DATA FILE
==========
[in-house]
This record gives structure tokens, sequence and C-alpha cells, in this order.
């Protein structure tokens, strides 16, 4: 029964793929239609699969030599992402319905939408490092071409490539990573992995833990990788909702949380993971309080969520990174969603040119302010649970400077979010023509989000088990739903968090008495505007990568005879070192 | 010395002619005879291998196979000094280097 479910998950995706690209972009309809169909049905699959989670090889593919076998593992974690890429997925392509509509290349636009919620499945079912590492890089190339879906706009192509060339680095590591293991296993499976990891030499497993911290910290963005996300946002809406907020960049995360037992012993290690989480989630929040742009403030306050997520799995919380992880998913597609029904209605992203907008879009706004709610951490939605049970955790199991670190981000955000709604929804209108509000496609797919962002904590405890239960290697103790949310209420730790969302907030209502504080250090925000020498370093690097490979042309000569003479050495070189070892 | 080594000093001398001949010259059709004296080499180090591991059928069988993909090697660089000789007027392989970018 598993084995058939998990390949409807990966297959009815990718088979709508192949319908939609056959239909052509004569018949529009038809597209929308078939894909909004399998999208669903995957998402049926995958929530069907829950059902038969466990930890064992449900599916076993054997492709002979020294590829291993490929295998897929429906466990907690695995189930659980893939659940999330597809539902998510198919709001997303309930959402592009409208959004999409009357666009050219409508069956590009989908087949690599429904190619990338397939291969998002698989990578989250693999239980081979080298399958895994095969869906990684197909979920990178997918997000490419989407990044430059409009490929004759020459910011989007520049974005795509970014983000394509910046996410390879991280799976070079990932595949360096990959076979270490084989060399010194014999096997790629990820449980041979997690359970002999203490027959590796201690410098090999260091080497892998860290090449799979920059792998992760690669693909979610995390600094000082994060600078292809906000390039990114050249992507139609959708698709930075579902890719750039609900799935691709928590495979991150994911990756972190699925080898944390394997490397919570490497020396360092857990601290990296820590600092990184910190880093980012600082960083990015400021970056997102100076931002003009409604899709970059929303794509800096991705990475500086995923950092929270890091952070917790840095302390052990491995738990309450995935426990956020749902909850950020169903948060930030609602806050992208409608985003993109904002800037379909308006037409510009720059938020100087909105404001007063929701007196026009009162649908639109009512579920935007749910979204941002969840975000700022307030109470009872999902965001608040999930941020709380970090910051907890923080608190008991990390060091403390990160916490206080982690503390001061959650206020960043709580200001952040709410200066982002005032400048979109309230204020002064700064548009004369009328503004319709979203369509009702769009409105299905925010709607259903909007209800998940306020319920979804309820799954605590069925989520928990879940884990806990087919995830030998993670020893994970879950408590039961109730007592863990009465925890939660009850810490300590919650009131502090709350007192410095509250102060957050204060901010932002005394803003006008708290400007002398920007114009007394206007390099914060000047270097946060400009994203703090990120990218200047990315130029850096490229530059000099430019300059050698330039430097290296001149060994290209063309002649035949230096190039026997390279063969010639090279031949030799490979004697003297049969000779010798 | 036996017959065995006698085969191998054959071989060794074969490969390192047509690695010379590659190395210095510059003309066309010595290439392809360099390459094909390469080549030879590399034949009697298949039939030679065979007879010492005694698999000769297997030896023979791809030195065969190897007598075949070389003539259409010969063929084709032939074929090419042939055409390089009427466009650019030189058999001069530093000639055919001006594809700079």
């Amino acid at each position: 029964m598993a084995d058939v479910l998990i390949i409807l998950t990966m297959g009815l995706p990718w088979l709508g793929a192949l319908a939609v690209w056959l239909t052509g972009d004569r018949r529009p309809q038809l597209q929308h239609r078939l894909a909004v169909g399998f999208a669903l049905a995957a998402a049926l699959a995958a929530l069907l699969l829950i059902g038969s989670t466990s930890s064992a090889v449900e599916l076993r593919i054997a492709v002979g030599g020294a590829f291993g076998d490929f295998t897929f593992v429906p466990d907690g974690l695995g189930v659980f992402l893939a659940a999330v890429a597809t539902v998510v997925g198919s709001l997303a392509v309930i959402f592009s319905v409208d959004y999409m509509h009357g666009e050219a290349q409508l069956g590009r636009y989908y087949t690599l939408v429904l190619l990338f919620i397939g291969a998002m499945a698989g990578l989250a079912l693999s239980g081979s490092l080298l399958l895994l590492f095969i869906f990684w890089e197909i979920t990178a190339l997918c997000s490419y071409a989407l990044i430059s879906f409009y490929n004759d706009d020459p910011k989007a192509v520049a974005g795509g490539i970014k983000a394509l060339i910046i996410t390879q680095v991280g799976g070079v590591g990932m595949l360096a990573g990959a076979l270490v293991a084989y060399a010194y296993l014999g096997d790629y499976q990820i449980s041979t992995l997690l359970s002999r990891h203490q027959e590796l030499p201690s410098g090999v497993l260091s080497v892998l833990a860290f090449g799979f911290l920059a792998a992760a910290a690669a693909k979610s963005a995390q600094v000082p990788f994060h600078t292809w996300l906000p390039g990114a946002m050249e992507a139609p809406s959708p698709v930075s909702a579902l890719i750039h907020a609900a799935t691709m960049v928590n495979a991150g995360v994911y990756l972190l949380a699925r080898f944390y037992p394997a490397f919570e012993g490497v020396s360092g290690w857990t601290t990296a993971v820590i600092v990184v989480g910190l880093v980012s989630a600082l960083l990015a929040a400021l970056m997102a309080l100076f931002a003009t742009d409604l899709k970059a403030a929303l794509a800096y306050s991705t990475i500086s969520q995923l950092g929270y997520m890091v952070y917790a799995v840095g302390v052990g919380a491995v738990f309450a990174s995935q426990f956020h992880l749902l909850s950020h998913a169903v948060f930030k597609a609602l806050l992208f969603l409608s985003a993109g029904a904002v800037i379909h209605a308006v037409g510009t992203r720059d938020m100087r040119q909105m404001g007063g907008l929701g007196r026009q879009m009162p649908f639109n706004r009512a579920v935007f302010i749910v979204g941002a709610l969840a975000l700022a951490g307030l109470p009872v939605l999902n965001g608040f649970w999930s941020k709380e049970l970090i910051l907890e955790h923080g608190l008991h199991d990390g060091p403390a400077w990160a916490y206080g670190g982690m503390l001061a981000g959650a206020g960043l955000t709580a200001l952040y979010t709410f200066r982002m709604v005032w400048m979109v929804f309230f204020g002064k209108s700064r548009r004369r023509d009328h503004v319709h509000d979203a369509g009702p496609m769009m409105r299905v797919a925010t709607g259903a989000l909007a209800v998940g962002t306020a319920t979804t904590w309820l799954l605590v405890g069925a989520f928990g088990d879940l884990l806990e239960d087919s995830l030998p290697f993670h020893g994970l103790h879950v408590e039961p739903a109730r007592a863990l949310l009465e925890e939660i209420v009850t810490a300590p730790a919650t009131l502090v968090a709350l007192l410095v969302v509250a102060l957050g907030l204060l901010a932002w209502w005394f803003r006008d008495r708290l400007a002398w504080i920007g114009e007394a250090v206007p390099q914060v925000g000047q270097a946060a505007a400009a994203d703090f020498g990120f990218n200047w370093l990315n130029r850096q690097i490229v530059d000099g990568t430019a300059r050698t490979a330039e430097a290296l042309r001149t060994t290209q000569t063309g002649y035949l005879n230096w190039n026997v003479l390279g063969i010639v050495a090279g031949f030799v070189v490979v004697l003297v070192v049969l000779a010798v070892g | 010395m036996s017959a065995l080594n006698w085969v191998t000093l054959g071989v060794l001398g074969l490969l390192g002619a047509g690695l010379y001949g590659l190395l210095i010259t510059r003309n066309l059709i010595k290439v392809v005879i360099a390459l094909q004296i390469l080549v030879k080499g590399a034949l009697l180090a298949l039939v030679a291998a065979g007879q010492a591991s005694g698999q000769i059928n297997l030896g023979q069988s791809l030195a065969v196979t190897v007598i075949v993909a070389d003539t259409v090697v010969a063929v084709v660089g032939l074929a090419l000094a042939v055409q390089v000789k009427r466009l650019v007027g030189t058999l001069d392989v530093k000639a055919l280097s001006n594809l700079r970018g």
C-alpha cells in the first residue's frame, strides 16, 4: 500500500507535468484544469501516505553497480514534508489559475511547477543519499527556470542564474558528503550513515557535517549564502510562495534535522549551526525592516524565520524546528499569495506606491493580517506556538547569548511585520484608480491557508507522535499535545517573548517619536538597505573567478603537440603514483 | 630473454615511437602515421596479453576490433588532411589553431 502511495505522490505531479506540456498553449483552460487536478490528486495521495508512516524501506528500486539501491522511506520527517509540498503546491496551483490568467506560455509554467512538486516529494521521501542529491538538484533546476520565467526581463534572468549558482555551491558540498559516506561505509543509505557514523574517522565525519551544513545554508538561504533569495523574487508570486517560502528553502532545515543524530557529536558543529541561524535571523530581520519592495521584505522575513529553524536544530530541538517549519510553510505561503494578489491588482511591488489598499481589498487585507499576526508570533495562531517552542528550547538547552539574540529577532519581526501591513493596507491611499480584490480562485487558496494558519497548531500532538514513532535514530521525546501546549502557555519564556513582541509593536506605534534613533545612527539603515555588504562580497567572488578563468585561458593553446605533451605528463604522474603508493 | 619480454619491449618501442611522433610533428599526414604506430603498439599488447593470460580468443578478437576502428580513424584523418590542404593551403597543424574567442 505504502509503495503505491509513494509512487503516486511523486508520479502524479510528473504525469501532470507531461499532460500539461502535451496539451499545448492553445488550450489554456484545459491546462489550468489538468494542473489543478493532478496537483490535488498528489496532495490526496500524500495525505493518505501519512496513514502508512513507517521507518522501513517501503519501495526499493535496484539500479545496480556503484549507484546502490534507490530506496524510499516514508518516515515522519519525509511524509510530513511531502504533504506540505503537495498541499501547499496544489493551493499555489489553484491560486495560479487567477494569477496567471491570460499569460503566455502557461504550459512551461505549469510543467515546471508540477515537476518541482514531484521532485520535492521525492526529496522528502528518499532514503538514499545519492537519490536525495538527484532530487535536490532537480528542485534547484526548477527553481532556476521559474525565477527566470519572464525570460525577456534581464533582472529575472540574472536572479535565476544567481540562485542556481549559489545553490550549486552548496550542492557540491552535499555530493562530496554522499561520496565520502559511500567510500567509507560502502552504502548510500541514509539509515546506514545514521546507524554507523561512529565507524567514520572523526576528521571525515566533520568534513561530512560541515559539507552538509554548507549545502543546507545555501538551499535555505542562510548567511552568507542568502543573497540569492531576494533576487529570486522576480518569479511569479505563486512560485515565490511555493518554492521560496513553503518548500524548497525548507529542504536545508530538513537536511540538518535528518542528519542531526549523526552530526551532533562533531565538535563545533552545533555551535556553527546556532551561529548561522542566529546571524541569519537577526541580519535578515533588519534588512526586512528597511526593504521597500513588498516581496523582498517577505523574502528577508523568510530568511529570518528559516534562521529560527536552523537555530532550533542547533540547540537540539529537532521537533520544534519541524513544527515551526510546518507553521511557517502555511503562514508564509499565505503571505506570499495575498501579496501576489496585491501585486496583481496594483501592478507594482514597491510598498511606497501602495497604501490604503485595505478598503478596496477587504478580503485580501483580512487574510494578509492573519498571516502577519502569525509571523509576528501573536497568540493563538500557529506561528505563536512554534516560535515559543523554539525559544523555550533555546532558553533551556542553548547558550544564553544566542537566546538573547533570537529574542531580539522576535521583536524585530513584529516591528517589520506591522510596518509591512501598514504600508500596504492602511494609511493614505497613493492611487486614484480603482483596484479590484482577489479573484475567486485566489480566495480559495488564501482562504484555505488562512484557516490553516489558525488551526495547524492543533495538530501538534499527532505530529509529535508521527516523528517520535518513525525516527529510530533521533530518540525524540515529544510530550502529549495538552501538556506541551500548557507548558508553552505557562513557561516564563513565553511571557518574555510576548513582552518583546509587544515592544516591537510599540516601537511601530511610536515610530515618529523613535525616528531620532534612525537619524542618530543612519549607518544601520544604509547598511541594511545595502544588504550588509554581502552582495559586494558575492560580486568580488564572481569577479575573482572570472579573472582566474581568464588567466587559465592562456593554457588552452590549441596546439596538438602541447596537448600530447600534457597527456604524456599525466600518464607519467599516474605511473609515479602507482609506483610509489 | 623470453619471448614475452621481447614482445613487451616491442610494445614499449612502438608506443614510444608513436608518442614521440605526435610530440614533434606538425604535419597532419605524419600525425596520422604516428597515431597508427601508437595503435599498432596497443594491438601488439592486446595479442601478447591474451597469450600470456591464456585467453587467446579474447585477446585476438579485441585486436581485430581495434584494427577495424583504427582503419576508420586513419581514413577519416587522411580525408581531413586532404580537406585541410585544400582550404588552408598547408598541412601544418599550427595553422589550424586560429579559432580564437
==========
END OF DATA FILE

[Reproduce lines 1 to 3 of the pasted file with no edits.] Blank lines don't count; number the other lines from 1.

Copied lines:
[in-house]
This record gives structure tokens, sequence and C-alpha cells, in this order.
């Protein structure tokens, strides 16, 4: 029964793929239609699969030599992402319905939408490092071409490539990573992995833990990788909702949380993971309080969520990174969603040119302010649970400077979010023509989000088990739903968090008495505007990568005879070192 | 010395002619005879291998196979000094280097 479910998950995706690209972009309809169909049905699959989670090889593919076998593992974690890429997925392509509509290349636009919620499945079912590492890089190339879906706009192509060339680095590591293991296993499976990891030499497993911290910290963005996300946002809406907020960049995360037992012993290690989480989630929040742009403030306050997520799995919380992880998913597609029904209605992203907008879009706004709610951490939605049970955790199991670190981000955000709604929804209108509000496609797919962002904590405890239960290697103790949310209420730790969302907030209502504080250090925000020498370093690097490979042309000569003479050495070189070892 | 080594000093001398001949010259059709004296080499180090591991059928069988993909090697660089000789007027392989970018 598993084995058939998990390949409807990966297959009815990718088979709508192949319908939609056959239909052509004569018949529009038809597209929308078939894909909004399998999208669903995957998402049926995958929530069907829950059902038969466990930890064992449900599916076993054997492709002979020294590829291993490929295998897929429906466990907690695995189930659980893939659940999330597809539902998510198919709001997303309930959402592009409208959004999409009357666009050219409508069956590009989908087949690599429904190619990338397939291969998002698989990578989250693999239980081979080298399958895994095969869906990684197909979920990178997918997000490419989407990044430059409009490929004759020459910011989007520049974005795509970014983000394509910046996410390879991280799976070079990932595949360096990959076979270490084989060399010194014999096997790629990820449980041979997690359970002999203490027959590796201690410098090999260091080497892998860290090449799979920059792998992760690669693909979610995390600094000082994060600078292809906000390039990114050249992507139609959708698709930075579902890719750039609900799935691709928590495979991150994911990756972190699925080898944390394997490397919570490497020396360092857990601290990296820590600092990184910190880093980012600082960083990015400021970056997102100076931002003009409604899709970059929303794509800096991705990475500086995923950092929270890091952070917790840095302390052990491995738990309450995935426990956020749902909850950020169903948060930030609602806050992208409608985003993109904002800037379909308006037409510009720059938020100087909105404001007063929701007196026009009162649908639109009512579920935007749910979204941002969840975000700022307030109470009872999902965001608040999930941020709380970090910051907890923080608190008991990390060091403390990160916490206080982690503390001061959650206020960043709580200001952040709410200066982002005032400048979109309230204020002064700064548009004369009328503004319709979203369509009702769009409105299905925010709607259903909007209800998940306020319920979804309820799954605590069925989520928990879940884990806990087919995830030998993670020893994970879950408590039961109730007592863990009465925890939660009850810490300590919650009131502090709350007192410095509250102060957050204060901010932002005394803003006008708290400007002398920007114009007394206007390099914060000047270097946060400009994203703090990120990218200047990315130029850096490229530059000099430019300059050698330039430097290296001149060994290209063309002649035949230096190039026997390279063969010639090279031949030799490979004697003297049969000779010798 | 036996017959065995006698085969191998054959071989060794074969490969390192047509690695010379590659190395210095510059003309066309010595290439392809360099390459094909390469080549030879590399034949009697298949039939030679065979007879010492005694698999000769297997030896023979791809030195065969190897007598075949070389003539259409010969063929084709032939074929090419042939055409390089009427466009650019030189058999001069530093000639055919001006594809700079």